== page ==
The U.S. Conference of Catholic Bishops’ planned multi-year Eucharistic revival project will help the church address several of the challenges facing it, Archbishop Jose Gomez of Los Angeles said in an address to the Diocesan Fiscal Management Conference’s annual meeting.
“We’re all coming to the realization it’s all about Jesus Christ,” Archbishop Gomez, president of the USCCB, said in his livestreamed address to the meeting, which was held Oct. 3-6 at the Gaylord Opryland Resort and Convention Center in Nashville, Tennessee.
About 500 people, including finance personnel from dioceses across the United States and several other countries, attended the meeting, which was held in person after the 2020 meeting was virtual.
The Diocesan Fiscal Management Conference is an integrated auxiliary of the USCCB.
Archbishop Gomez noted that surveys in recent years have shown a growing number of U.S. Catholics who do not believe in the real presence of Christ in the Eucharist, which is among the most important teachings of the Catholic faith.
Other troubling trends include declining Mass attendance, fewer baptisms, marriages, first Communions, and confirmations, Archbishop Gomez said.
To counter all these trends, he said, “the bishops are centering everything on the reality of the Eucharist.”
The USCCB is developing a new document on the Eucharist that will serve as a foundation for a national Eucharistic revival to reignite among the faithful a great love and understanding of the Eucharist, Archbishop Gomez said.
The three-year revival, he explained, will begin in July 2022, focusing on best practices for parish-based renewal first at the parish level, then the diocesan level, and finally a national level in 2024, culminating with a National Eucharistic Congress.
“We need to center the life of the parish on the Eucharist,” Archbishop Gomez said.
During the COVID-19 pandemic, the laity were not able to participate in parish life, and the many changes brought on by the pandemic have left people feeling they have no control over their lives, Archbishop Gomez said. The Eucharistic revival will provide an opportunity for the Church to invite people to reconnect with their parish, he said. “It’s providential we can think of a new beginning.”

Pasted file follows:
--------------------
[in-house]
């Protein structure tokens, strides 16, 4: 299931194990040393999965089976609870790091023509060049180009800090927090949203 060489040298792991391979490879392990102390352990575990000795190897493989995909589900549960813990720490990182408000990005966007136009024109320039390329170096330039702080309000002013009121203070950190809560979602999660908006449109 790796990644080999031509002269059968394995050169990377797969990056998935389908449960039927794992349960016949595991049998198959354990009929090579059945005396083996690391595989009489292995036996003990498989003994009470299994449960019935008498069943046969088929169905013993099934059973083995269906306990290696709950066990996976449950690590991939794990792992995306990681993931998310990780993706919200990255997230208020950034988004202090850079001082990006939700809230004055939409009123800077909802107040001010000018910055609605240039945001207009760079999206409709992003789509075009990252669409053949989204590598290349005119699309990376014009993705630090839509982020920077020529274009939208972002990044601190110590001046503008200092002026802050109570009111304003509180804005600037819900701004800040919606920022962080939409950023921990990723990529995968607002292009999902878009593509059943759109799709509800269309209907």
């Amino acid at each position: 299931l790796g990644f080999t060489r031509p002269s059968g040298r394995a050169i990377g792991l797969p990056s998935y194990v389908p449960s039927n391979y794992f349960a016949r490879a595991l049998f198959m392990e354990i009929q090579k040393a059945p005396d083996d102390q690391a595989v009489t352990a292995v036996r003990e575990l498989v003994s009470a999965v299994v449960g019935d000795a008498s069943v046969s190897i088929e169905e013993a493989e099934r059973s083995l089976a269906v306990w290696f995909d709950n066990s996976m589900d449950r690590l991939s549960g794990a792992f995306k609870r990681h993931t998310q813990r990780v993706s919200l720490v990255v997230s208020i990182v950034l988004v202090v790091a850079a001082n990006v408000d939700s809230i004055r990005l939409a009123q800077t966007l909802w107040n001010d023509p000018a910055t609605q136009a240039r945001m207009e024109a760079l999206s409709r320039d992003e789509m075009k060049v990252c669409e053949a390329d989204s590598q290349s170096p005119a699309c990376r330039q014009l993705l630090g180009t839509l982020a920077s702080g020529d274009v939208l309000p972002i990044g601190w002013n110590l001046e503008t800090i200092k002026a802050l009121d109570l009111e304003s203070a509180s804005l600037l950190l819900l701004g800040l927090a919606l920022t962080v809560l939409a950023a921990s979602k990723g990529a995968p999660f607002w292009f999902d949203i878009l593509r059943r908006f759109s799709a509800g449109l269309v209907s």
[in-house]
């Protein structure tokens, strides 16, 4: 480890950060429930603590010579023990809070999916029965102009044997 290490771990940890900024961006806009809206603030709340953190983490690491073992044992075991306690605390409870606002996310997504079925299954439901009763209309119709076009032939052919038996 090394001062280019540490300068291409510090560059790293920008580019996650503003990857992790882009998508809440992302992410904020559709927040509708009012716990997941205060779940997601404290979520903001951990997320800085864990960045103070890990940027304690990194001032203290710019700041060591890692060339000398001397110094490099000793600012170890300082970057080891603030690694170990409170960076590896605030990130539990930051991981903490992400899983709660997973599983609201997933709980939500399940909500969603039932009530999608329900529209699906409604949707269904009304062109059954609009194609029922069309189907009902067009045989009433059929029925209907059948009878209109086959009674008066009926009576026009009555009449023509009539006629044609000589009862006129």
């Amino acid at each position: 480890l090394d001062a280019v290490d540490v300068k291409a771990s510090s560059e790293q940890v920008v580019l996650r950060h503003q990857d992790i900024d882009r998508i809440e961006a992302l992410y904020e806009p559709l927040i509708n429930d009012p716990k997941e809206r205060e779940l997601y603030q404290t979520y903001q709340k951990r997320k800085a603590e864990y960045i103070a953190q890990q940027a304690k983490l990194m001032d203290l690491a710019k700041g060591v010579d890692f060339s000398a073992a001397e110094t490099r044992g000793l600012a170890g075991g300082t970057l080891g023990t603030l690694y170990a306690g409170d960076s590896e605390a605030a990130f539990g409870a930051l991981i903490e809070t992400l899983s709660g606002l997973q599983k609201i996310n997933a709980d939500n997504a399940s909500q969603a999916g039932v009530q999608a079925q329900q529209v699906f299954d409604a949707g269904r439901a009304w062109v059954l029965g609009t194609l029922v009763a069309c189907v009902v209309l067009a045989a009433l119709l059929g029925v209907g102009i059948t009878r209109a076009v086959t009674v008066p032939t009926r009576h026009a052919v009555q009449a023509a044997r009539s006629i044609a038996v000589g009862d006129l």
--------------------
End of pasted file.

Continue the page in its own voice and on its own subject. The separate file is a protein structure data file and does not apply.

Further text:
Many dioceses, parishes, and church entities are slowly recovering from the pandemic, said Susan Clifton, chief financial officer of the Diocese of Fairbanks, Alaska, and president of the Diocesan Fiscal Management Conference.
The pandemic has made the recruitment of staff more difficult, a trend seen in many sectors, Clifton said, as well as complicating the return to in-person teaching in schools. People inside and outside the Church are still dealing with the sense of isolation caused by the pandemic, she added.
“All dioceses, large, small and medium, we all face the same problems,” Clifton said. The Conference allows members to share ideas to address common challenges, she said, as well as promotes the spiritual growth and ministry of diocesan finance officers.
The meeting program featured presentations on a variety of issues facing diocesan finance officials, including: the future of technology and its impact on the Church; electronic giving for parishes and dioceses; Catholic social teaching and financial decision-making; and creating independent foundations to support Catholic schools.